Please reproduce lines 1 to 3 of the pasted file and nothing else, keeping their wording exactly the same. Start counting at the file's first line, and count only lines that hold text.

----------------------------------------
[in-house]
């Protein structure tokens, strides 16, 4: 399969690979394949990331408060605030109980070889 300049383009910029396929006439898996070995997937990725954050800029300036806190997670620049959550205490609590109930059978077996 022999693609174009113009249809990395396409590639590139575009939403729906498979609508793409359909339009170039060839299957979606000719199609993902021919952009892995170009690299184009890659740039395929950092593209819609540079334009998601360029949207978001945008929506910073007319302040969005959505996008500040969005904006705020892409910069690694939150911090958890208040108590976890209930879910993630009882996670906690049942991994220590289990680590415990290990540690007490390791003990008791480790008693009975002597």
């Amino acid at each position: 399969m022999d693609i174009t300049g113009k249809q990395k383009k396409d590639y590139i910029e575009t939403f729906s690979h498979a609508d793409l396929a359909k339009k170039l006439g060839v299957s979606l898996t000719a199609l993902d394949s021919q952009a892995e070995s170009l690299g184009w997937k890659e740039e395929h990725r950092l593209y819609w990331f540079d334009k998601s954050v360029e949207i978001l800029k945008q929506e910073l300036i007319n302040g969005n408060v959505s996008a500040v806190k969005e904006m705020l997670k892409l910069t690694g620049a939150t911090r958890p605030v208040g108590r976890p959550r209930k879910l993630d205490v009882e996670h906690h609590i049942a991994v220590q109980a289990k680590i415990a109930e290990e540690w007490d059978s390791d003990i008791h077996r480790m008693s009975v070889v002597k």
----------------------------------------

[in-house]
């Protein structure tokens, strides 16, 4: 399969690979394949990331408060605030109980070889 300049383009910029396929006439898996070995997937990725954050800029300036806190997670620049959550205490609590109930059978077996 022999693609174009113009249809990395396409590639590139575009939403729906498979609508793409359909339009170039060839299957979606000719199609993902021919952009892995170009690299184009890659740039395929950092593209819609540079334009998601360029949207978001945008929506910073007319302040969005959505996008500040969005904006705020892409910069690694939150911090958890208040108590976890209930879910993630009882996670906690049942991994220590289990680590415990290990540690007490390791003990008791480790008693009975002597």
């Amino acid at each position: 399969m022999d693609i174009t300049g113009k249809q990395k383009k396409d590639y590139i910029e575009t939403f729906s690979h498979a609508d793409l396929a359909k339009k170039l006439g060839v299957s979606l898996t000719a199609l993902d394949s021919q952009a892995e070995s170009l690299g184009w997937k890659e740039e395929h990725r950092l593209y819609w990331f540079d334009k998601s954050v360029e949207i978001l800029k945008q929506e910073l300036i007319n302040g969005n408060v959505s996008a500040v806190k969005e904006m705020l997670k892409l910069t690694g620049a939150t911090r958890p605030v208040g108590r976890p959550r209930k879910l993630d205490v009882e996670h906690h609590i049942a991994v220590q109980a289990k680590i415990a109930e290990e540690w007490d059978s390791d003990i008791h077996r480790m008693s009975v070889v002597k």